The dispute in Cameroon over the use of English and French appears to be deepening with the government imposing an internet blackout on English-speaking regions in a bid to curb protests.
34-year-old Ngoran Ephraim says he and his staff of seven are now out of work. They used to run an internet shop that provides online services to students and researchers on Commercial Avenue in Bamenda, the capital of Cameroon's North West region. But on January 18, internet providers halted their services. Banks and financial institutions engaged in money transactions have not been able function.
"People who rely solely on the internet to put bread on the table have been unable to work. Youths actively involved in this sector have been gradually laid off. It's terrible," Ephrain said.
Bamenda is the centre of Cameroon's Anglophone minority where there have been protests against marginalization in the majority Francophone country.
The protests began two months ago as strikes by lawyers and teachers. The lawyers complained that the influence of the French language was overbearing and wondered why French-speaking judges who don't understand English have been transferred to English-speaking regions.
French versus English
A fifth of Cameroon's estimated 22 million people is Anglophone, a legacy of the unification in 1961 of two colonial-era entities previously run by France and Britain.
In recent months there has been a surge in violence in the English-speaking regions and several deaths were reported as protesters clashed with police in Bamenda.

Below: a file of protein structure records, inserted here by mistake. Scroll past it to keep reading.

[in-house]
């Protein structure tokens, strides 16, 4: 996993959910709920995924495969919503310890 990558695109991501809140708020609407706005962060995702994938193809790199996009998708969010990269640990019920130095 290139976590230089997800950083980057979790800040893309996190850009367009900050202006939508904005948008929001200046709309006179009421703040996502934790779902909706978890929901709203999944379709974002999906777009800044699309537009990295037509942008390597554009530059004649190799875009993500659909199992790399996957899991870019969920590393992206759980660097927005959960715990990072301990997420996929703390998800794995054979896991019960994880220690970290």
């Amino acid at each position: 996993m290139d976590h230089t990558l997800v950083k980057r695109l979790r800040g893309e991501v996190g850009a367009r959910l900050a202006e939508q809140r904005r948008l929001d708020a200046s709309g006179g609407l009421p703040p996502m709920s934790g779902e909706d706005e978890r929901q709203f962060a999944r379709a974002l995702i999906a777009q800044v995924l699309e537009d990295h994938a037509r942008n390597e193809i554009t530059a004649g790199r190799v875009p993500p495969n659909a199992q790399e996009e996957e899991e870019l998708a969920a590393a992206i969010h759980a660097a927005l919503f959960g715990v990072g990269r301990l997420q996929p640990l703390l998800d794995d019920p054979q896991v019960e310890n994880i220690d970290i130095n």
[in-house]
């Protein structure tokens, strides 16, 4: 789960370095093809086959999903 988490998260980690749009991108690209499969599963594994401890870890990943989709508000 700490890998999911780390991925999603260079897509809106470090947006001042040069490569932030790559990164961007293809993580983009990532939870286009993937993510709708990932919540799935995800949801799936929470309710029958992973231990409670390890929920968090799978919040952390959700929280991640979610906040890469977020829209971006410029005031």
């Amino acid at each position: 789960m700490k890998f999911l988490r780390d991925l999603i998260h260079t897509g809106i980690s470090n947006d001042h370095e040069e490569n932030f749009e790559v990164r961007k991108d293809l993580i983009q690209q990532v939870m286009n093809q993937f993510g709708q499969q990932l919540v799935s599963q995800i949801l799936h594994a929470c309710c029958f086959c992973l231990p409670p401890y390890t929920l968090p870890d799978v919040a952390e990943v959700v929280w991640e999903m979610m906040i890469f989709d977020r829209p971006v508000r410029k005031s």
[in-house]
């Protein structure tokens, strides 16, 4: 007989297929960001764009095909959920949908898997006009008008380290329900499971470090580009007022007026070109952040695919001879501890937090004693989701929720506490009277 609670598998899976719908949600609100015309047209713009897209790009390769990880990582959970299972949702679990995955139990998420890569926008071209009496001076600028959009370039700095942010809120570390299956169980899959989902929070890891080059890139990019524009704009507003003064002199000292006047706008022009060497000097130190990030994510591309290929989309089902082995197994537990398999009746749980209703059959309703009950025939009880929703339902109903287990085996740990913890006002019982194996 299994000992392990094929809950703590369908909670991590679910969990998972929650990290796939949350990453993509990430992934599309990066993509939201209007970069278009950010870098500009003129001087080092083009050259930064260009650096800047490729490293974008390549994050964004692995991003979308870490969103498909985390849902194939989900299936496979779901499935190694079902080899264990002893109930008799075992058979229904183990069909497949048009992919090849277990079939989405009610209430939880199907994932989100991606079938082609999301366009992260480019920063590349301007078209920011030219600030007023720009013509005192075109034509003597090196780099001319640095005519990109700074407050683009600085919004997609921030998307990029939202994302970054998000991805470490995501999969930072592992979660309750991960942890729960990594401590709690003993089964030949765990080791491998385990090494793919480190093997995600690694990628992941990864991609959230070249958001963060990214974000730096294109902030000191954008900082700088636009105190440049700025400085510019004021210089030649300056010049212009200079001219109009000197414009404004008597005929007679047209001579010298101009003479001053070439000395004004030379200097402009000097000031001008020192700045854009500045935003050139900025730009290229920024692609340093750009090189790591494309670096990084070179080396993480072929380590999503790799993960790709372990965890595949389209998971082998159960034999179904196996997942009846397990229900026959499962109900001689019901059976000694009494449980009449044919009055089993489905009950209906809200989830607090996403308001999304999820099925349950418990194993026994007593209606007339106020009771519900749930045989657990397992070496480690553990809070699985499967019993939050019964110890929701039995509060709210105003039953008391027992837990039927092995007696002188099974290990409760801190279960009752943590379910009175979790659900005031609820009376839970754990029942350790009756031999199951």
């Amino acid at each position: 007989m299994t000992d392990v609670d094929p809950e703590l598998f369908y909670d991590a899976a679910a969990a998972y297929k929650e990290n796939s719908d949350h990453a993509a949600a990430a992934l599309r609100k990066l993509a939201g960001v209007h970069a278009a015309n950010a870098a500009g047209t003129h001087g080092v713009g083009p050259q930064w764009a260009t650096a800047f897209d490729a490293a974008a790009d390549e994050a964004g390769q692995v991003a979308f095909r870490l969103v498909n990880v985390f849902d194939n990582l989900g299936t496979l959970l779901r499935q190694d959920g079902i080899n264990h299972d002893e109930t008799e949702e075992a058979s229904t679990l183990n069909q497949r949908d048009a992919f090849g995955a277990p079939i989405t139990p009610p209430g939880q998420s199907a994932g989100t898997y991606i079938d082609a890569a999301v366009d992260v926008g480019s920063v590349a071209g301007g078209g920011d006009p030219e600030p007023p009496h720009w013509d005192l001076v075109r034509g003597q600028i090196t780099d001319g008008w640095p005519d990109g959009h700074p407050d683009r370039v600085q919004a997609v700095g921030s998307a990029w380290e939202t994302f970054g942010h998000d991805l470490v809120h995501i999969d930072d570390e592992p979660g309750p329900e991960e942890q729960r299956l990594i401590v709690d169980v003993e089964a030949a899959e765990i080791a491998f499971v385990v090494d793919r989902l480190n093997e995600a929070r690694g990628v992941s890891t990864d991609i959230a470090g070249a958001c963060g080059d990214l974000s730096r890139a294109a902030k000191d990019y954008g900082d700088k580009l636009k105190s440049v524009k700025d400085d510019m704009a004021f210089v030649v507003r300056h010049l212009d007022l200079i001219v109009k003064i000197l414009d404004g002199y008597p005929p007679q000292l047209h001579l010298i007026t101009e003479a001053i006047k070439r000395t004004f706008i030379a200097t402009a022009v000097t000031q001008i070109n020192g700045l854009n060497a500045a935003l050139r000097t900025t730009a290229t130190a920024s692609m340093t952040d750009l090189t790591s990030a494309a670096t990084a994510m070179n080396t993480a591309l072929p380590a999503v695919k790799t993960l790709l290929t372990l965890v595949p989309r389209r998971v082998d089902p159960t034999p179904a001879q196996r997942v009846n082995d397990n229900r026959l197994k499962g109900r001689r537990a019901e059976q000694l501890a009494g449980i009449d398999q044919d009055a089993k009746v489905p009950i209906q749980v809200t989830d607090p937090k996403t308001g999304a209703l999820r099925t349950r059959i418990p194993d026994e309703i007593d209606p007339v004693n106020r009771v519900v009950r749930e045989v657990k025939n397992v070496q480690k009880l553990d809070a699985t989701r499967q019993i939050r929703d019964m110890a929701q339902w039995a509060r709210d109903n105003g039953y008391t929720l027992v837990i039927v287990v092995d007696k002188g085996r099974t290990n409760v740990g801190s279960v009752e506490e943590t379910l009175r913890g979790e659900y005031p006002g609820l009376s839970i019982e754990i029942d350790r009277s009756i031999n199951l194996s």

Secessionist movements have called for the founding of an independent state of Southern Cameroon. The government responded by arresting their leaders and closing down media outlets that supported the protests by the lawyers and teachers. In his end-of-year address, President Paul Biya ruled out secessionism saying "Cameroon is one and indivisible" and would remain so.
A map showing Bamenda in Cameroon's North West region. Cameroon shares a border with Nigeria where the official language is English.
Cameroon's minister of posts and telecommunications, Libom Li Likeng, said that the unrest had prompted the government to order internet providers to suspend services in the North West region. She said Cameroon was facing "propagation of false information."
Blockage to continue
Negotiations between the government and the English-speaking protesters have come to a halt.
90 percent of Cameroon's territory now has access to the internet and the number of mobile phones is greater than the country's population.
The internet has been used by the protesters to organize 'ghost town' or 'dead city' protests in which urban areas are brought to a standstill. Shops and schools are closed and residents stay at home. The protests, on Mondays and Tuesdays, are to continue.